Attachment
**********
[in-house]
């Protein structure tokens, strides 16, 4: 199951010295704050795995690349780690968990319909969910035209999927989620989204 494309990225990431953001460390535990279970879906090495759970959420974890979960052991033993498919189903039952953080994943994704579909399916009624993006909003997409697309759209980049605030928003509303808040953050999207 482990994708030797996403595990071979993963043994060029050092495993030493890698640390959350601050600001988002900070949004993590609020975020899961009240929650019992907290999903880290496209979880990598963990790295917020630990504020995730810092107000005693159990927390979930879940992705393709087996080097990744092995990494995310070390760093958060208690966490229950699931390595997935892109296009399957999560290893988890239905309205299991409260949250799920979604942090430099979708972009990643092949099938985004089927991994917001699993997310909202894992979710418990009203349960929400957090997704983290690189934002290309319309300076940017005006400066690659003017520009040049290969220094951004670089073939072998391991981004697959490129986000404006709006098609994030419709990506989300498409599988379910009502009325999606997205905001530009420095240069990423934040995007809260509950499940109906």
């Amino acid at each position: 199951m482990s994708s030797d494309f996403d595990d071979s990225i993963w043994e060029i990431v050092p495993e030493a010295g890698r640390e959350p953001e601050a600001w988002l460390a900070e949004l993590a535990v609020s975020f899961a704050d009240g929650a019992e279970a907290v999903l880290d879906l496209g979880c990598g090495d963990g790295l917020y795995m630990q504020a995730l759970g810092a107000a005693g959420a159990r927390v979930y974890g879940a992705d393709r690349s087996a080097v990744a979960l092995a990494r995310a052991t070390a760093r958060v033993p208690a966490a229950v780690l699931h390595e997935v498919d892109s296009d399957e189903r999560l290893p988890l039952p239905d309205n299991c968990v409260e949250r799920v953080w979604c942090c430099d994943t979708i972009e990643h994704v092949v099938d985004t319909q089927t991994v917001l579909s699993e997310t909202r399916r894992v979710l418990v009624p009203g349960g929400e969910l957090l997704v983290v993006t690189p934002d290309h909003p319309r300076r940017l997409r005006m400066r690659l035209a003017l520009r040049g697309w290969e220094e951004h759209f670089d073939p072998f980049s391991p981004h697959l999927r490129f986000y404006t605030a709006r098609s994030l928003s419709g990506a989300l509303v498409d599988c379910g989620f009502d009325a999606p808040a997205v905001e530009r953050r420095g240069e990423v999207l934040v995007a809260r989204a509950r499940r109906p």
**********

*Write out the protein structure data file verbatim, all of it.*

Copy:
[in-house]
């Protein structure tokens, strides 16, 4: 199951010295704050795995690349780690968990319909969910035209999927989620989204 494309990225990431953001460390535990279970879906090495759970959420974890979960052991033993498919189903039952953080994943994704579909399916009624993006909003997409697309759209980049605030928003509303808040953050999207 482990994708030797996403595990071979993963043994060029050092495993030493890698640390959350601050600001988002900070949004993590609020975020899961009240929650019992907290999903880290496209979880990598963990790295917020630990504020995730810092107000005693159990927390979930879940992705393709087996080097990744092995990494995310070390760093958060208690966490229950699931390595997935892109296009399957999560290893988890239905309205299991409260949250799920979604942090430099979708972009990643092949099938985004089927991994917001699993997310909202894992979710418990009203349960929400957090997704983290690189934002290309319309300076940017005006400066690659003017520009040049290969220094951004670089073939072998391991981004697959490129986000404006709006098609994030419709990506989300498409599988379910009502009325999606997205905001530009420095240069990423934040995007809260509950499940109906």
């Amino acid at each position: 199951m482990s994708s030797d494309f996403d595990d071979s990225i993963w043994e060029i990431v050092p495993e030493a010295g890698r640390e959350p953001e601050a600001w988002l460390a900070e949004l993590a535990v609020s975020f899961a704050d009240g929650a019992e279970a907290v999903l880290d879906l496209g979880c990598g090495d963990g790295l917020y795995m630990q504020a995730l759970g810092a107000a005693g959420a159990r927390v979930y974890g879940a992705d393709r690349s087996a080097v990744a979960l092995a990494r995310a052991t070390a760093r958060v033993p208690a966490a229950v780690l699931h390595e997935v498919d892109s296009d399957e189903r999560l290893p988890l039952p239905d309205n299991c968990v409260e949250r799920v953080w979604c942090c430099d994943t979708i972009e990643h994704v092949v099938d985004t319909q089927t991994v917001l579909s699993e997310t909202r399916r894992v979710l418990v009624p009203g349960g929400e969910l957090l997704v983290v993006t690189p934002d290309h909003p319309r300076r940017l997409r005006m400066r690659l035209a003017l520009r040049g697309w290969e220094e951004h759209f670089d073939p072998f980049s391991p981004h697959l999927r490129f986000y404006t605030a709006r098609s994030l928003s419709g990506a989300l509303v498409d599988c379910g989620f009502d009325a999606p808040a997205v905001e530009r953050r420095g240069e990423v999207l934040v995007a809260r989204a509950r499940r109906p």